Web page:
Professor Matt Jarvis

Commentary: Professor Jarvis on multi-wavelength astronomy surveys

Astronomy and astrophysics

Professor Matt Jarvis has been awarded an ERC Advanced Grant designed to support excellent scientists who are already established research leaders with a recognised track record of research achievements. Here he writes about the science behind the award.

I am delighted to have been awarded an ERC Advanced Grant – all the more so having missed out on several occasions in the past! The grant gives me the opportunity to build up the group to combine the wealth of data that will come from multi-wavelength astronomy survey facilities around the world, in order to push forward our understanding of galaxy evolution, dark matter and dark energy.

The MIGHTEE survey

The bulk of the work will be based on a survey called the MeerKAT International GHz Tiered Extragalactic Exploration (MIGHTEE), which I have led from its inception around a decade ago. It has now been taking data for 3 years with the MeerKAT radio telescope in South Africa. The unique power of MeerKAT means that we can trace a huge variety of physical processes in galaxies, this is because we are able to obtain radio continuum, spectral line and polarisation images, all with the same set of observations. This means that we can push forward our understanding of: the origin of jets emanating from around supermassive black holes in the centres of galaxies along with their star-formation activity using the radio continuum observations which detect the synchrotron emission from such phenomena; the role of atomic hydrogen in the formation and evolution of galaxies; the magnetic fields in and around galaxies and clusters of galaxies. Furthermore, the breadth and depth of the observations means that we can also link these processes to the large-scale structure of the Universe and the web of dark matter.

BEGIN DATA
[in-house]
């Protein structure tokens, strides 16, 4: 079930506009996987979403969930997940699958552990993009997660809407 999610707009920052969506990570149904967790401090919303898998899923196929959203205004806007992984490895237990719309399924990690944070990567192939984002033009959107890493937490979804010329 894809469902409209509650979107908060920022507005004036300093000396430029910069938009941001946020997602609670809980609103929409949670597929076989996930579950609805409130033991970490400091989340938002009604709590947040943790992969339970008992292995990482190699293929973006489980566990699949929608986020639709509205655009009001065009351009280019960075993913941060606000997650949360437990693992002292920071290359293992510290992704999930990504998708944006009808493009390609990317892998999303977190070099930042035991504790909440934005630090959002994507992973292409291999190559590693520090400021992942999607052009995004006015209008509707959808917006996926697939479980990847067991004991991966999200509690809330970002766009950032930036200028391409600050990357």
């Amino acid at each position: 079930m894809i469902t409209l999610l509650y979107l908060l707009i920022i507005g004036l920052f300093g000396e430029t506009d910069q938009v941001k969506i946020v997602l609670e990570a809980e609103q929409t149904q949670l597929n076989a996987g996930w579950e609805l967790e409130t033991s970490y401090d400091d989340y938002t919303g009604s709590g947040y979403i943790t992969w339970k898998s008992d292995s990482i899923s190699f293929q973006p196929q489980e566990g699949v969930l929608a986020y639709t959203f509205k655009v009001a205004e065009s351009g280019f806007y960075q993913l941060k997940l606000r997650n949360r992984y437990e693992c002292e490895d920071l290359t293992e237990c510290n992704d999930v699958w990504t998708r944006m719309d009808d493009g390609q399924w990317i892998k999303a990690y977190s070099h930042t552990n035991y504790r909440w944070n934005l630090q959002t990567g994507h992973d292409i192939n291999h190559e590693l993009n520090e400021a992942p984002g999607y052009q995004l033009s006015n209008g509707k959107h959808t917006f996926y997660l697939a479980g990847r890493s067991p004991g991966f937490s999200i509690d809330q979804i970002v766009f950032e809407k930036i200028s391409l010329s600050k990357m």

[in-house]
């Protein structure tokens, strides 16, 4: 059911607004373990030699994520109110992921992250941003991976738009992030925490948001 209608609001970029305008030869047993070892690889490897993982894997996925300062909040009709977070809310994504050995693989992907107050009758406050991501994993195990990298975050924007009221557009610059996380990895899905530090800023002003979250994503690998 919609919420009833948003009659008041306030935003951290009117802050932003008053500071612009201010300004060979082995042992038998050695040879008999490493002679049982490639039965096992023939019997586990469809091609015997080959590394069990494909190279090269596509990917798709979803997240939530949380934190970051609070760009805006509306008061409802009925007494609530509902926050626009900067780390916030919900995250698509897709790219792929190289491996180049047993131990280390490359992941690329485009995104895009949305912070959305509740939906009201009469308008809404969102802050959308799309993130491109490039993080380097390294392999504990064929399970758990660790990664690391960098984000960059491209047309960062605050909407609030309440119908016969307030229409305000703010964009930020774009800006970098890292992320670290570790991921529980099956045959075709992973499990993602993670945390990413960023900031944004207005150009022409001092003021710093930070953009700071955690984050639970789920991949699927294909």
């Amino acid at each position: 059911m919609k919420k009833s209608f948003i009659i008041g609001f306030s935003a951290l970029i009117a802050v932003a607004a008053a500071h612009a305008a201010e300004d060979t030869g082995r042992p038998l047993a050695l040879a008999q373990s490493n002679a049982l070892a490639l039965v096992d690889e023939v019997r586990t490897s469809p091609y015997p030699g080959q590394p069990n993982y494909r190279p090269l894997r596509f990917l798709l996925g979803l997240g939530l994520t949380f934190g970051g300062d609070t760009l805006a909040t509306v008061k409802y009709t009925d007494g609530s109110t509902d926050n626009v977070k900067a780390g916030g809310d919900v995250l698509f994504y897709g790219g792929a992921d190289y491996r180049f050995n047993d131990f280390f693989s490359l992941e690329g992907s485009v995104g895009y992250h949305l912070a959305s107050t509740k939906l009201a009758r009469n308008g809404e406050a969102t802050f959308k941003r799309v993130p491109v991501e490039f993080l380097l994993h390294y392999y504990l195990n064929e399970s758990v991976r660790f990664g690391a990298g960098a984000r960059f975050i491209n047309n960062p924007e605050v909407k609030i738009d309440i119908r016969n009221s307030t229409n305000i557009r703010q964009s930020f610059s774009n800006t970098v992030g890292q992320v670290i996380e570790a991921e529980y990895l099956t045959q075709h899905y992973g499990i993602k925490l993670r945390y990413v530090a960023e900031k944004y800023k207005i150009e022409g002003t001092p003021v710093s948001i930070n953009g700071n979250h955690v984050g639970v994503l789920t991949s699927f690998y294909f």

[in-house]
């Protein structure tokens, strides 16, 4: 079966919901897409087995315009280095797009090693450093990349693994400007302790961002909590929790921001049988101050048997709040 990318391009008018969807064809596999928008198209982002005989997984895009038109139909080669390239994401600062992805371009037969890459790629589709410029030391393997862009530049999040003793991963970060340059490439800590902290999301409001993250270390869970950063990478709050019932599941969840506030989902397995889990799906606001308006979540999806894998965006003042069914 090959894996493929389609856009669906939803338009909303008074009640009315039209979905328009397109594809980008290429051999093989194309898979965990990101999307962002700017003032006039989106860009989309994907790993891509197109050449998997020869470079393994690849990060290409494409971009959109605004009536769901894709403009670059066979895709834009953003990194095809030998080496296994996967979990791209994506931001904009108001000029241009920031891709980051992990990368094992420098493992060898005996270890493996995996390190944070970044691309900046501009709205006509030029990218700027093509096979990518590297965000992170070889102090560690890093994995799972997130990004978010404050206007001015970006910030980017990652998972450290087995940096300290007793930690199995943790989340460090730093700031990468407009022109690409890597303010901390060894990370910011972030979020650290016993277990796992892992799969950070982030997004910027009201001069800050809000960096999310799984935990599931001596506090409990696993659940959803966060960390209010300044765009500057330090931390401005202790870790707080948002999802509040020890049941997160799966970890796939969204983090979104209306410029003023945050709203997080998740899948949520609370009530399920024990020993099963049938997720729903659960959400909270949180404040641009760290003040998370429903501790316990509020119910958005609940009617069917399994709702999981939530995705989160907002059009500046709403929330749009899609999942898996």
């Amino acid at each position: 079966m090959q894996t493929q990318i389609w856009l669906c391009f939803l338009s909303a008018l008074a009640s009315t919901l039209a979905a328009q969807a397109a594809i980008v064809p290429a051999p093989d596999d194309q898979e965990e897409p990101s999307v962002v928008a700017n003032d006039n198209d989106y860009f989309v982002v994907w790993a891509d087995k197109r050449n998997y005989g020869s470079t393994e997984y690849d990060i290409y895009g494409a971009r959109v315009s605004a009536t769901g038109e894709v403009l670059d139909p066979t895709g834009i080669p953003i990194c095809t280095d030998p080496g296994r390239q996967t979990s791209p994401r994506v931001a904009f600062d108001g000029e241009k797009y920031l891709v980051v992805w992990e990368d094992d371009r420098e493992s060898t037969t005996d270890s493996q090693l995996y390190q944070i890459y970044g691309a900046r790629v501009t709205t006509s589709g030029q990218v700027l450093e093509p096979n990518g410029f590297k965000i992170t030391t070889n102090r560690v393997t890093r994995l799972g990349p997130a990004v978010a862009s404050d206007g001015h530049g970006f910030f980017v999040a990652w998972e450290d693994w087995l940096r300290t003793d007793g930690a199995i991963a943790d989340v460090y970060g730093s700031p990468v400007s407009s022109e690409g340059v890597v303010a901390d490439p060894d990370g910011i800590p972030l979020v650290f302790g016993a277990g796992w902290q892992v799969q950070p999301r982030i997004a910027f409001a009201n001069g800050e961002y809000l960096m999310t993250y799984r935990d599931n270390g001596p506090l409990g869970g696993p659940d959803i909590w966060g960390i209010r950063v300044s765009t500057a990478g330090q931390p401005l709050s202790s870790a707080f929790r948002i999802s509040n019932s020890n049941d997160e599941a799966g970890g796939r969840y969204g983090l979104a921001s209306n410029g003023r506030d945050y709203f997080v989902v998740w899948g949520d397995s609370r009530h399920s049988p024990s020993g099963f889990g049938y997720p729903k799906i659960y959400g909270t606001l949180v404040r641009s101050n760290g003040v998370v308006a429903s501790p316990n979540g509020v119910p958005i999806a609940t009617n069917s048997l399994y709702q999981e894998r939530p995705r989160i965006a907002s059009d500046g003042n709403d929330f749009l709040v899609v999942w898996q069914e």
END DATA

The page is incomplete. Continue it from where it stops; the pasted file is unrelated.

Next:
Combining data across the electro-magnetic spectrum
One of the novel aspects of the project will be to use data from surveys conducted in the visible waveband to enable us to extract more information from the radio data taken with MeerKAT. For example, if we know the 3-dimensional position of a galaxy in space, then we can use this information to reach down into the noise of the radio data to obtain a statistical measurement of the amount of atomic hydrogen there is in that galaxy – even though we do not formally detect it above the noise in the image. If we do this for tens of thousands of galaxies we can begin to gain much greater understanding of the gas in and around galaxies of much lower mass and at much greater distance. Something which is even beyond the reach of MeerKAT (and the future Square Kilometre Array) alone.

Developing researchers

The most enjoyable part of this grant will be the time and space to be able to help develop the PhD students and researchers that will be funded from it. They will have a unique opportunity to lead exciting science with the best data that will be available from visible, near-infrared and radio wavelength surveys in a group that I hope is stimulating, welcoming and enables people to flourish in a collaborative environment. They will also have the opportunity to contribute to and be part of the Hintze Centre for Astrophysical Surveys and exchange knowledge and ideas with their peers and senior academics within Oxford, while the nature of the research ensures they will also interact and collaborate with astronomers around the world.